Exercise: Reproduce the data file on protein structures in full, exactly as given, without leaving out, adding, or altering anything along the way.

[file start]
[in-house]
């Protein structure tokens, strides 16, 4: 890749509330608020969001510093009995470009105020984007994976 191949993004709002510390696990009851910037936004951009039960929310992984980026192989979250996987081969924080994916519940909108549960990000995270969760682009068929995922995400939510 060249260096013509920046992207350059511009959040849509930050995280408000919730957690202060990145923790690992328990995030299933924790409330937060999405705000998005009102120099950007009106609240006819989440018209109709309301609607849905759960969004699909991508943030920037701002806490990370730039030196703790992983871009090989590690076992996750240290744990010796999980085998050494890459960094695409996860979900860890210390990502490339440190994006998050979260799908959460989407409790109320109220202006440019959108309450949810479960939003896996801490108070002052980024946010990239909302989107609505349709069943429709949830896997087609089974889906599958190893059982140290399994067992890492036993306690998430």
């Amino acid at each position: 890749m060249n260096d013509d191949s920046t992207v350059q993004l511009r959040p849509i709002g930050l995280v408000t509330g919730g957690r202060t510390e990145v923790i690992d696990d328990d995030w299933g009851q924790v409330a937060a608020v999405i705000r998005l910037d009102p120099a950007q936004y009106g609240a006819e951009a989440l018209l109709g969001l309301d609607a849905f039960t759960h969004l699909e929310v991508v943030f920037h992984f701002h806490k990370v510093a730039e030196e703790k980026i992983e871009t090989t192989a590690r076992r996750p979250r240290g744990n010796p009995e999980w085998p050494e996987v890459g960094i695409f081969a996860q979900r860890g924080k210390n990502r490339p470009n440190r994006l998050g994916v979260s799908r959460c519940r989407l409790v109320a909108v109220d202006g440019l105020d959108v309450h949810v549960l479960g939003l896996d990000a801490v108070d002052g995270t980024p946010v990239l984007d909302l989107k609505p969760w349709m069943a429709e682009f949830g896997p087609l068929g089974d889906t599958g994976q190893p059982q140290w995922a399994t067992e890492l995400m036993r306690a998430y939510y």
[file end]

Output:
[in-house]
């Protein structure tokens, strides 16, 4: 890749509330608020969001510093009995470009105020984007994976 191949993004709002510390696990009851910037936004951009039960929310992984980026192989979250996987081969924080994916519940909108549960990000995270969760682009068929995922995400939510 060249260096013509920046992207350059511009959040849509930050995280408000919730957690202060990145923790690992328990995030299933924790409330937060999405705000998005009102120099950007009106609240006819989440018209109709309301609607849905759960969004699909991508943030920037701002806490990370730039030196703790992983871009090989590690076992996750240290744990010796999980085998050494890459960094695409996860979900860890210390990502490339440190994006998050979260799908959460989407409790109320109220202006440019959108309450949810479960939003896996801490108070002052980024946010990239909302989107609505349709069943429709949830896997087609089974889906599958190893059982140290399994067992890492036993306690998430």
């Amino acid at each position: 890749m060249n260096d013509d191949s920046t992207v350059q993004l511009r959040p849509i709002g930050l995280v408000t509330g919730g957690r202060t510390e990145v923790i690992d696990d328990d995030w299933g009851q924790v409330a937060a608020v999405i705000r998005l910037d009102p120099a950007q936004y009106g609240a006819e951009a989440l018209l109709g969001l309301d609607a849905f039960t759960h969004l699909e929310v991508v943030f920037h992984f701002h806490k990370v510093a730039e030196e703790k980026i992983e871009t090989t192989a590690r076992r996750p979250r240290g744990n010796p009995e999980w085998p050494e996987v890459g960094i695409f081969a996860q979900r860890g924080k210390n990502r490339p470009n440190r994006l998050g994916v979260s799908r959460c519940r989407l409790v109320a909108v109220d202006g440019l105020d959108v309450h949810v549960l479960g939003l896996d990000a801490v108070d002052g995270t980024p946010v990239l984007d909302l989107k609505p969760w349709m069943a429709e682009f949830g896997p087609l068929g089974d889906t599958g994976q190893p059982q140290w995922a399994t067992e890492l995400m036993r306690a998430y939510y």